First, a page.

Erica Chenoweth and Zoe Marks Named Pfoho Faculty Deans
Harvard SEAS Faculty Reflect on Outgoing Dean, Say Successor Should Be Top Scholar
South Korean President Yoon Talks Nuclear Threats From North Korea at Harvard IOP Forum
Harvard University Police Advisory Board Appoints Undergrad Rep After Yearlong Vacancy
After Meeting with Harvard Admin on ‘Swatting’ Attack, Black Student Leaders Say Demands Remain Unanswered
In November, we released a video featuring several Harvard students as they struggled to pass the 1964 Louisiana Literacy Test. While the project has received overwhelmingly positive feedback, in the comments sections of many sites across the web, several debates have been sparked in response to the video. Some commenters have questioned the comparison between literacy tests and voter identification laws and others have even questioned the purpose of this project.
With this op-ed, we hope to explain exactly why this project is so important and why the comparison between literacy tests and voter ID laws is absolutely valid.
Five decades ago, states in the American South gave literacy tests to any voter who could not “prove a fifth grade education.” In reality, the only people who ever saw this test were blacks and, to a lesser extent, working class whites. In order to pass the 1964 Louisiana Literacy Test, voters needed to answer all 30 questions correctly in 10 minutes. Just one question wrong was grounds for disenfranchisement.
While it may be disturbing to read about barriers to voting such as poll taxes and literacy tests in history books, it is an entirely different experience to stand in the shoes of a black voter who had to take this test in 1964. We asked a group of Harvard students to take the test under the conditions stipulated in the directions of the original test. Thirty questions. Ten minutes. Not a single question wrong. If anyone could pass a basic literacy test, it would be Harvard students, right?
As brilliant as the students who took this test are, none of them passed it. None of them passed because no one can pass. The 1964 Louisiana Literacy Test, like the other literacy tests given to black and poor white voters at the time, did not have a legitimate answer key. Most of the test’s questions seem purposely ambiguous. No matter what was written down, the registrar official would simply say the person’s interpretation of the question was wrong. These literacy tests were devious and instituted to disenfranchise people who had the wrong skin tone or belonged to the wrong social class.
Literacy tests and other mechanisms used to disenfranchise citizens were outlawed by the 1965 Voting Rights Act, but the primary purpose of this project is to bring attention to the fact that the sacred right to vote remains threatened. In 2013, the Supreme Court struck down a key part of the Voting Rights Act, empowering Southern states to change their election laws without federal oversight. Eight states have established strict voter ID laws that disproportionately prevent people of color and the poor from voting. Just last month, the Supreme Court upheld Texas’ voter ID law, which potentially disenfranchised as many as 600,000 people in the 2014 midterm elections alone.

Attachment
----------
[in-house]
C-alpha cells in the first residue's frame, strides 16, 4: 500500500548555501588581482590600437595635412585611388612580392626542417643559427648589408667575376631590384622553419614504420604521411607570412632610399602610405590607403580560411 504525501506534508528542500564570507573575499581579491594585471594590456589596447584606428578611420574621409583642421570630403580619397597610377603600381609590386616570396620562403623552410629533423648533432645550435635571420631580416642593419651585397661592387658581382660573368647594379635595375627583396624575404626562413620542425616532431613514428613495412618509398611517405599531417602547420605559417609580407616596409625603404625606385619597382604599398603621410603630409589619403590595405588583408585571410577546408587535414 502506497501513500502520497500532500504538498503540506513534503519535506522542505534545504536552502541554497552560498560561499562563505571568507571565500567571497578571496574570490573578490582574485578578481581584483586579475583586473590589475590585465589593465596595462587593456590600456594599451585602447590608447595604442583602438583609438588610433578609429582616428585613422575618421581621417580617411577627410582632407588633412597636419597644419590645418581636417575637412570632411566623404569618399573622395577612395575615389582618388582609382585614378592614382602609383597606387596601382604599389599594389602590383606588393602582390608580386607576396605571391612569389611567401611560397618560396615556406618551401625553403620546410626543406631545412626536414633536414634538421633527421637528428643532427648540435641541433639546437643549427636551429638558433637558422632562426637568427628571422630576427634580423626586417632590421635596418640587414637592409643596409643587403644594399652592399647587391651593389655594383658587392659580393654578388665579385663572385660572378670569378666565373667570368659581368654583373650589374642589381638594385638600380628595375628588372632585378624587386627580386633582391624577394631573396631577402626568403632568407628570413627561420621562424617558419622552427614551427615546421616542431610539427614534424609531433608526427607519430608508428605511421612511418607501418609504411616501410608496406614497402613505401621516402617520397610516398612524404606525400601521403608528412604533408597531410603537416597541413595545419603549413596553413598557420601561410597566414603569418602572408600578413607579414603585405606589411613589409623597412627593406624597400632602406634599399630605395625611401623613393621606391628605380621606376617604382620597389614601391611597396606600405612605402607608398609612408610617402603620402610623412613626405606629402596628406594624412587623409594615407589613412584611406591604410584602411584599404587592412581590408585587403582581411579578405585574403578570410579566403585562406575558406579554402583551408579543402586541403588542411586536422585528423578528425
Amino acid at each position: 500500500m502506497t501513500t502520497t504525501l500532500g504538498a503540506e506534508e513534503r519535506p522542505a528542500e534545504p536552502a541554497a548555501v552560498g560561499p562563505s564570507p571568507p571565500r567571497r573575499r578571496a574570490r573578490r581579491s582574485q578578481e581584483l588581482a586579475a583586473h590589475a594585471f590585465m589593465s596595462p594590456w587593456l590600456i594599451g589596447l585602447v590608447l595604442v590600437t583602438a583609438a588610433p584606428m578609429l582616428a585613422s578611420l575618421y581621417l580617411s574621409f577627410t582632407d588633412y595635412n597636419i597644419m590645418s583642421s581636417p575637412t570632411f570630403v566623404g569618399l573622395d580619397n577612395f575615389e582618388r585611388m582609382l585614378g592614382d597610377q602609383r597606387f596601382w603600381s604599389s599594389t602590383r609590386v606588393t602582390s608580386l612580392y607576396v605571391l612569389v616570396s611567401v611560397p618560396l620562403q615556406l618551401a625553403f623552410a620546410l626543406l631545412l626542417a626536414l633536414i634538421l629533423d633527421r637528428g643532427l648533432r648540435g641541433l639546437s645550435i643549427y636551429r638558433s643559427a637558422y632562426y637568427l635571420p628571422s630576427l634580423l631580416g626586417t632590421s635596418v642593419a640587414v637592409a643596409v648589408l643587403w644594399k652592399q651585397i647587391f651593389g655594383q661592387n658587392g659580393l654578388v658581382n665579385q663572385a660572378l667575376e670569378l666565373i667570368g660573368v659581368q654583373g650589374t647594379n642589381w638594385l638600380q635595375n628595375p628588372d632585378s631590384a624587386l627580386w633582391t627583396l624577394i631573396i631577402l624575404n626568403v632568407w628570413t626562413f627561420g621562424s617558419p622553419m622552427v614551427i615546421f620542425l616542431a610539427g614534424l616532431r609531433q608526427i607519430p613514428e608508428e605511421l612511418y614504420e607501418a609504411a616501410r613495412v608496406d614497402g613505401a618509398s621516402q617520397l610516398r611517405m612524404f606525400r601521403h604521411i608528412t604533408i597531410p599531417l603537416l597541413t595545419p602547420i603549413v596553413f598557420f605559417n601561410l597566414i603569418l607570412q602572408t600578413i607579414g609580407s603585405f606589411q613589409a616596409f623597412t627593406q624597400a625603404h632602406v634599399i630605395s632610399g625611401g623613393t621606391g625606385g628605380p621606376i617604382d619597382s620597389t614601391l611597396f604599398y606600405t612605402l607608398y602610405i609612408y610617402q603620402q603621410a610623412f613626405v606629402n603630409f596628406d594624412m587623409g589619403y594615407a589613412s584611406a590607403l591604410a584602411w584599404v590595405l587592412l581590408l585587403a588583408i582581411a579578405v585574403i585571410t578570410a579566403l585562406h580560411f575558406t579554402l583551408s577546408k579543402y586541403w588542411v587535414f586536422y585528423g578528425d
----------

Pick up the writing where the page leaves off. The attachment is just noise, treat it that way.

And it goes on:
What motivates voter ID laws today is no different from what motivated past malicious barriers to voting. Those who support voter ID laws are claiming to be sincerely guarding against voter fraud in the same way that those who supported literacy tests claimed to be issuing a legitimate test of one’s literacy. Loyola University Law School Professor Justin Levitt’s comprehensive study of over 1 billion ballots cast in general, primary, special, and municipal elections across the nation from 2000 to 2014, could only find 31 possible incidents of voter fraud.
Another study by the Charles Hamilton Houston Institute for Race and Justice at Harvard Law School has found that the costs related to obtaining an ID to vote can range from $75 to $125, a sum that disproportionately burdens minority and working class voters. This is a cost that, when adjusted for inflation, is significantly higher than the poll tax that was explicitly established to prevent blacks and working class whites from voting. To put it simply, voter fraud is an imaginary problem being used to justify discrimination by another name.
We created this project because we want everyone to understand that the right to vote has never been guaranteed and should never be taken for granted. Lawmakers have been devising clever schemes to disenfranchise American citizens since the earliest days of this country’s founding. The voter ID law is only the most recent ploy in a long legacy of voter disenfranchisement efforts in this country’s history.
We must remain vigilant in the face of dishonest laws that are disenfranchising our fellow citizens. The midterm election has passed, but our message remains the same. The right to vote is sacred and we all have a responsibility to protect it.
Dennis O. Ojogho ’16, a Crimson editorial writer, is a government concentrator in Winthrop House. Follow Dennis on Twitter @dennisojogho. Carl L. Miller is a Fellow at Harvard Law School and a Resident Tutor in Winthrop House. Follow Carl on Twitter @Vote4CarlMiller.
Want to keep up with breaking news? Subscribe to our email newsletter.